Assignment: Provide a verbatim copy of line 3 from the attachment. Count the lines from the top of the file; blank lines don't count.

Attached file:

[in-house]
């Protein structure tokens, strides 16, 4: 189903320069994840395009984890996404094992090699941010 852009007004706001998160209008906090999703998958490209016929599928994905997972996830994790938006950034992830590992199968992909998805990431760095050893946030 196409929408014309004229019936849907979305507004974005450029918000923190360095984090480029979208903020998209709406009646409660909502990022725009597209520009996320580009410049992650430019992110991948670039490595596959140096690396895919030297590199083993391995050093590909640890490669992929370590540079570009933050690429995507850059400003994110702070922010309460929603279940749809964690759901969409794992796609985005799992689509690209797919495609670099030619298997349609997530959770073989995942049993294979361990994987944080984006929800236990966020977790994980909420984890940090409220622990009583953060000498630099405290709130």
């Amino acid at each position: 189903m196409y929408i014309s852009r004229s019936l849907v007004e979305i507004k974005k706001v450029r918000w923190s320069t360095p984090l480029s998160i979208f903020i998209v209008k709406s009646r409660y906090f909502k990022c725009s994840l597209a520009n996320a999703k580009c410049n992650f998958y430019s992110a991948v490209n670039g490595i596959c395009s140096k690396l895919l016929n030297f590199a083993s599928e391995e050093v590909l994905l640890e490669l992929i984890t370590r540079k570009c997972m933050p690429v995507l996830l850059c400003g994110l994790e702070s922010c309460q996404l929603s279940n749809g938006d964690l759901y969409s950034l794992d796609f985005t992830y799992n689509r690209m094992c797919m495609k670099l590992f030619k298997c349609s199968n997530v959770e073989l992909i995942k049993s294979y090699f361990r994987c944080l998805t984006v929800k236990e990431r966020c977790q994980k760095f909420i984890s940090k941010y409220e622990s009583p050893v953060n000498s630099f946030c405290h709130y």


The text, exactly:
């Amino acid at each position: 189903m196409y929408i014309s852009r004229s019936l849907v007004e979305i507004k974005k706001v450029r918000w923190s320069t360095p984090l480029s998160i979208f903020i998209v209008k709406s009646r409660y906090f909502k990022c725009s994840l597209a520009n996320a999703k580009c410049n992650f998958y430019s992110a991948v490209n670039g490595i596959c395009s140096k690396l895919l016929n030297f590199a083993s599928e391995e050093v590909l994905l640890e490669l992929i984890t370590r540079k570009c997972m933050p690429v995507l996830l850059c400003g994110l994790e702070s922010c309460q996404l929603s279940n749809g938006d964690l759901y969409s950034l794992d796609f985005t992830y799992n689509r690209m094992c797919m495609k670099l590992f030619k298997c349609s199968n997530v959770e073989l992909i995942k049993s294979y090699f361990r994987c944080l998805t984006v929800k236990e990431r966020c977790q994980k760095f909420i984890s940090k941010y409220e622990s009583p050893v953060n000498s630099f946030c405290h709130y």